BY MIKE MCFADZEN
DNR plans to add ATVs to Turtle-Flambeau Scenic Area raises objections
Members of the Turtle-Flambeau Flowage and Trude Lakes Property Owners Association are raising objections about a proposed ATV trail claiming it violates the DNR’s own rules. The DNR announced in June 2018, that they would file an amendment to the Turtle-Flambeau Scenic Waters Area Master Plan to add the ATV trail. According to the rules that govern state land management, the association asserts the DNR should have to complete a master plan revision, which is a more substantial process to add ATVs to the property.
State land management – Wisconsin Admin Code 44
Code 44 dictates that a master plan revision is required when there is a change in goals or objectives for the property, such as adding ATVs. A master-plan amendment is a change in management classification without a change in the goals and objectives. The current master plan doesn’t allow ATV use on the property. The DNR appears to be short-cutting its own process, according to Tom Mowbray, the Association’s Treasurer.
“If this attempt is successful, it will set a very bad precedent for other state land plans,” Mobray told Silent Sports. “There are valid reasons the process and rules of NR44 were written. The DNR is attempting to re-write state land plans without public comment.”
The current master plan doesn’t allow ATVs in the Scenic Waters Area, but they are allowed on nearby public roads.
The association cites various data that additional ATV trails are not in the public’s interest, including the 2016-2020 Iron County Outdoor Recreation Plan which shows only 21 percent of 500 respondents felt additional ATV trails were needed.
The proposed route would be sited on 30 acres traversing private lands, Iron County Forest and a small portion of the Turtle-Flambeau Scenic Area. The route would be 4 to 5 miles long with cost estimates over $100,000. Public comment on the proposed ATV trail ended July 10.
According to Mowbray, one of the initial goals of NR 44 was to have a process that enables users to recreate in a compatible manner.
“Many people built homes and moved to the Turtle Flambeau area to connect with nature, not expecting to have ATV trails right here,” said Mowbray.
Mowbray noted that on a recent summer weekend, ATV noise caused Loons to give distress calls.
“Over 50 percent of association members own ATVs and the general membership is still opposed to the trail,” he added. “From what I can see, the state is looking for a way around the NR44 rules, similar to what happened at Blue Mound.”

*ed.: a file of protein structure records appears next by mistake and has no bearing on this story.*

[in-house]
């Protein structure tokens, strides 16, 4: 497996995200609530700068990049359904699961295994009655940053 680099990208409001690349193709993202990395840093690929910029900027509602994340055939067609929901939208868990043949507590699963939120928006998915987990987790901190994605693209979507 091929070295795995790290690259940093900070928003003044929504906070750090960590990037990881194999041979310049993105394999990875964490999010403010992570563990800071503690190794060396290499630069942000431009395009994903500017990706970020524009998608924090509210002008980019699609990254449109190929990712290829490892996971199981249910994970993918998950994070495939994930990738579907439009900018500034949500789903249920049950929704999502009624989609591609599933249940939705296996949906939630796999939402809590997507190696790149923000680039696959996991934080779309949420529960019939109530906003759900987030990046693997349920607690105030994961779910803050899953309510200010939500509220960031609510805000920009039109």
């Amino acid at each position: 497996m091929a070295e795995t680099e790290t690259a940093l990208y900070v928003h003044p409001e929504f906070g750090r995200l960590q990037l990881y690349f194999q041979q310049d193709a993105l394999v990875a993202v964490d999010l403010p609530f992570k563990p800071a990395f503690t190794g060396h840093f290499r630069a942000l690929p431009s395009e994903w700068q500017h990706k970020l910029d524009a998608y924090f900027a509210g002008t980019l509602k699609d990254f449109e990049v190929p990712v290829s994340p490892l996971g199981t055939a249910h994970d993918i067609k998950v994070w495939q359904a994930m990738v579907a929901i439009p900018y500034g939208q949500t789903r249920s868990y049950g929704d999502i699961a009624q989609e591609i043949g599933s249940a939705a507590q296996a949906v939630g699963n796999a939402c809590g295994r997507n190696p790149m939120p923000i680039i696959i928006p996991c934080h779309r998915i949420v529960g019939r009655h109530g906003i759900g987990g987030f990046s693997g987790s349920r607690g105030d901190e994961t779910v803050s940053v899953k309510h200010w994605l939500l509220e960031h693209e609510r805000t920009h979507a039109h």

In 2017, the DNR attempted to site a snowmobile through Blue Mound State Park which was ultimately denied by court action.
DNR Parks and Recreation Director Ben Bergy disagrees with the association’s assessment.
“The proposed trail takes ATV traffic away from homes and the flowage quicker,” said Bergy. “It will be better for the people who live in that area. We (DNR) are not changing the goals and objectives of the master plan by adding a small trail connector. There is no significant change in how the property is being managed.”
Bergy feels it would be an improvement. DNR Parks Planner John Pohlman, doesn’t think the trail will have a significant impact.
“The trail is about a half mile on the Turtle Flambeau Scenic Area property – other options were more intrusive,” Pohlman noted. “This is something Iron County requested from the DNR.”
DNR master planning
The DNR is entering a new phase in master-plan development. The Recreational Opportunity Assessment (ROA) paved the way to perform state-land planning in an accelerated manner. Many park users support the change due to the backlog of 180 state property master plans. In the past, master plans were done collaboratively with volunteer citizen committees comprised of user groups assisting in the process. I co-chaired the Kettle Moraine Master Plan which took two years to complete, finally being approved in 1991. I’m dating myself here; one of the most controversial components of the Kettle Moraine plan was allowing mountain bikes in state forests. The new planning process is more internal – employing professional planners, as compared to bringing in user groups and public comment sessions to vet options. Public hearings and DNR board approvals are still necessary.
The Natural Resources Board will be reviewing the Turtle Flambeau issue at its September 2018 meeting. Aside from the legal wrangling, some question whether this trail opens the door to more motorized use on this pristine property. There are currently hundreds of miles of ATV trails and routes nearby.
The Turtle Flambeau Scenic Area is located in Iron County in far, north central Wisconsin. It encompasses 35,500 acres of public land with nearly 19,000 acres of water, containing 195 islands and 300 miles of shoreline. For more information on the Turtle-Flambeau Flowage and Trude Lake Property Owners Association, visit tfftl.org.